A Million Points of Light

Dec 09, 2019 | News

Today’s archaeologists and explorers are using exciting 3D laser technology known as LiDAR (Light and Detection Ranging) to discover aspects of ancient civilization that have gone missing for hundreds and even thousands of years. Flying LiDAR on UAVs (drones), they are often able to go where no one has gone before.
The ancient Mayan city of Tikal was one of the best-mapped regions of the Mayan world, but the PACUNAM Lidar Initiative quintupled the amount of mapping done in 50 years in a single summer. Photo courtesy of Tikal Park/ArtNet News


How LiDAR is Changing the Way We See Our World, Past and Present

An August 2019 ArtNet News story reveals how lost Mayan ruins have been recovered using LiDAR tech. “The Maya civilization flourished more than 1,000 years ago, but [LiDAR] is only now revealing the secrets of this ancient Mexican and Central American culture—and it’s happening at an unprecedented pace” according to writer Sarah Cascone. “A recent spate of discoveries is transforming the field of Maya archaeology, as researchers discover new ways to identify and investigate ancient ruins.”

In the October issue of Science Magazine, a group of intrepid researchers goes up river, deep into the southern rainforests of Mexico’s Montes Azules nature preserve. They are searching for the long-lost Lacandon city of Sac Balam (the white jaguar), but the preserve is impenetrable by road and covered in jungle foliage; the only way in is up river and the only way to find Sac Balam is with LiDAR technology, which can peer into the deepest jungles.

A newly discovered ancient Maya site north of Tikal as detected by LiDAR. Image courtesy of Luke Auld/Thomas Garrison/Pacunam/ArtNet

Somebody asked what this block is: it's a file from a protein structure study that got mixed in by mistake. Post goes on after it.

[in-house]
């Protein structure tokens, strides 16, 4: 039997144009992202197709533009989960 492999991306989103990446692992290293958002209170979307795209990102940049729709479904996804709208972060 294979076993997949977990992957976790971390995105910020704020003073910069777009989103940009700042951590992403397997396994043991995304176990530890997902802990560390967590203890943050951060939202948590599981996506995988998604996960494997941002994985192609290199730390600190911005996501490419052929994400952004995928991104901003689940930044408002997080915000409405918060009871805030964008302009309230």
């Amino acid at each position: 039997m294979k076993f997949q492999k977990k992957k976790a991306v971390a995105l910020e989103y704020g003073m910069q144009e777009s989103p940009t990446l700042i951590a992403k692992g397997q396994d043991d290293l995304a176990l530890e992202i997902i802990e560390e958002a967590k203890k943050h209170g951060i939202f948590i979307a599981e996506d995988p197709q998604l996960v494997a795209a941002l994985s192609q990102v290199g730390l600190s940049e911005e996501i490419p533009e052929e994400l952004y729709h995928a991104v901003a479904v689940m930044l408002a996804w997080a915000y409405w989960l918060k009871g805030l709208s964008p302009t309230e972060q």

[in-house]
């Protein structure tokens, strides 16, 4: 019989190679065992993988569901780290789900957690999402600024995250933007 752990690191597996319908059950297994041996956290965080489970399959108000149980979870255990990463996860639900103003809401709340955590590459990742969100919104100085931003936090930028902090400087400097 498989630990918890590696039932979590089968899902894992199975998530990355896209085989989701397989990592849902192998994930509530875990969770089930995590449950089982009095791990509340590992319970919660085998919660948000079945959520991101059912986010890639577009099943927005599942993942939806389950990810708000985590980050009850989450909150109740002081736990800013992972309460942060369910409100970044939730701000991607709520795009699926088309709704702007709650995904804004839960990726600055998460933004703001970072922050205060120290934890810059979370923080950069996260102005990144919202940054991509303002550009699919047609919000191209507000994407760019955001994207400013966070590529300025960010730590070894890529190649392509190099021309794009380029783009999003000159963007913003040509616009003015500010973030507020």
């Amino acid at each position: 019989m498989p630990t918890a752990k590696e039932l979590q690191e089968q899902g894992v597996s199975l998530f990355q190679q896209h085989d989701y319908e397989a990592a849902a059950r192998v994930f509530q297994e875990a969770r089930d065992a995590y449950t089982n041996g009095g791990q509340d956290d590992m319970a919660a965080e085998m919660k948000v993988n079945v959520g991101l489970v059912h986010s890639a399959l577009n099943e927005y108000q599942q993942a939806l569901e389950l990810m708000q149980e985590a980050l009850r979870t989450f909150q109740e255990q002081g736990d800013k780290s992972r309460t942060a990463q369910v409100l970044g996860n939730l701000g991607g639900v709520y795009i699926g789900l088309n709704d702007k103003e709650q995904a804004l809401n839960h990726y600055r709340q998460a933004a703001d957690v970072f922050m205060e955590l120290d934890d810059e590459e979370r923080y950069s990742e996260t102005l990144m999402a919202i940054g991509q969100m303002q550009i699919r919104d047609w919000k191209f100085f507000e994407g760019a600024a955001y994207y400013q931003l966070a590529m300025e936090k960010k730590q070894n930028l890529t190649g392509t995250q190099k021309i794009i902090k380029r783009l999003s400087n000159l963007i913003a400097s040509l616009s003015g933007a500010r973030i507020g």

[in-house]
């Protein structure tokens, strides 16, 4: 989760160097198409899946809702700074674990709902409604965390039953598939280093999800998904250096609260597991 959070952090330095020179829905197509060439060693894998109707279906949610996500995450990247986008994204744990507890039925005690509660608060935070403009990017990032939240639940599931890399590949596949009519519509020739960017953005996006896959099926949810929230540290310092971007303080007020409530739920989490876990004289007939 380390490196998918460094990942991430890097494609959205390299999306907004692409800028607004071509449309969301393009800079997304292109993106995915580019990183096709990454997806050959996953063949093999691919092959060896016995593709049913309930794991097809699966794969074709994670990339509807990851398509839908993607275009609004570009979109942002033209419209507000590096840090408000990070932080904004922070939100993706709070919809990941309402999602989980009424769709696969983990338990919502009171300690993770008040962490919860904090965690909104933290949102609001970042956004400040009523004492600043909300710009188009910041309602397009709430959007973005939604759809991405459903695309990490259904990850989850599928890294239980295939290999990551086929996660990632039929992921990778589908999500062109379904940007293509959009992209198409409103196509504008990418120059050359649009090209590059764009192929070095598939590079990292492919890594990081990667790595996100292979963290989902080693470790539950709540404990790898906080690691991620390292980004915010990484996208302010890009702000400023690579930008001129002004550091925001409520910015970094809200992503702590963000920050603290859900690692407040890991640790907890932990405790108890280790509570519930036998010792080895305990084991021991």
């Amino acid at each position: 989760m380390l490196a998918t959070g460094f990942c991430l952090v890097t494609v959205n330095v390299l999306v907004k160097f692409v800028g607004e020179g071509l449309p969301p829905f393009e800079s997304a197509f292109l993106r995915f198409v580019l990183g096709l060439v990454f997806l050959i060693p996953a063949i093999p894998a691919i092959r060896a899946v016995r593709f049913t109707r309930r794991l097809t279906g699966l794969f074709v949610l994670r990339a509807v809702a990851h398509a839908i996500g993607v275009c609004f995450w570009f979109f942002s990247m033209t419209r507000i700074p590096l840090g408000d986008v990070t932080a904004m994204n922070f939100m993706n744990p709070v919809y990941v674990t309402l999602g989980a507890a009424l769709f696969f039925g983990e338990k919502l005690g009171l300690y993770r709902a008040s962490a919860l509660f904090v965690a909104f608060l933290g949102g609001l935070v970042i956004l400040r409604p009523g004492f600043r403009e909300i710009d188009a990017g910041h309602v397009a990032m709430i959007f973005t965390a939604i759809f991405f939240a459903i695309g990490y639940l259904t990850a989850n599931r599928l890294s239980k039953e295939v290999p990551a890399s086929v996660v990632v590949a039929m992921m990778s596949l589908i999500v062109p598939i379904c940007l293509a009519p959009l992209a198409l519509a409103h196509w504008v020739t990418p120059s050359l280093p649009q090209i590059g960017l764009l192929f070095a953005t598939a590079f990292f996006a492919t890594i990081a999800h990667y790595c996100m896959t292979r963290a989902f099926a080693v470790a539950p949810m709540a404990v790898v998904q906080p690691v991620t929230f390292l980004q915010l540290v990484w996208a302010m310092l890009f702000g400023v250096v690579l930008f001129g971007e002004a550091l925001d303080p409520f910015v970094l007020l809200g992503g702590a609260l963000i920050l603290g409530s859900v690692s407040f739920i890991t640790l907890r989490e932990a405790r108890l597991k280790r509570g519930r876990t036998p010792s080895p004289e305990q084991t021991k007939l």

Notes Science Magazine, “When faced with such huge swaths of inaccessible territory, archaeologists these days often turn to LiDAR, a laser-based equivalent of radar that lets them strip vegetation out of aerial photographs and expose the sites beneath. A recent lidar survey of the Maya Biosphere Reserve in northern Guatemala—about 160 kilometers to the northeast of Montes Azules—revealed more than 60,000 ancient structures, most unknown to researchers.”

And across Europe, archaeologists are availing themselves of LiDAR technology to explore large swaths of forest and other terrain, often coming up with unexpected discoveries. An October 2019 issue of Archaeology Magazine reports that “1,000 possible archaeological sites have been identified on Arran, an island off the coast of Scotland, with LiDAR technology.”

Naturally, LiDAR is a fabulous application for surveyors working in the fields of geographic and atmospheric mapping, and it’s essential when it comes to guiding self-driving vehicles, but LiDAR has also become a favorite new tool for climate scientists and archaeologists.

Recovering hidden sites and ancient monuments has an ancillary benefit when it comes to tourism, such that many government officials are looking at commissioning 3D LiDAR mapping of their region. Scottish mapping manager Dave Cowley told the BBC recently that, “This new 3D technology has allowed us to undertake a rapid archaeological survey, over weeks rather than months or years, and allowed us to discover sites that might even have been impossible to find otherwise.”

Unquestionably drone-mounted LiDAR provides enhanced flexibility, as well as lower mobilization costs that enable one to cover small areas which would otherwise be cost-prohibitive to cover with airborne mapping. Finally, LiDAR provides for a very high point density, which means higher definition at the end of the day.

For further information on the benefits of employing LiDAR to survey your region, contact YellowScan LiDAR with an email to contact-at-yellowscan-lidar.com.

–Jordan Robert

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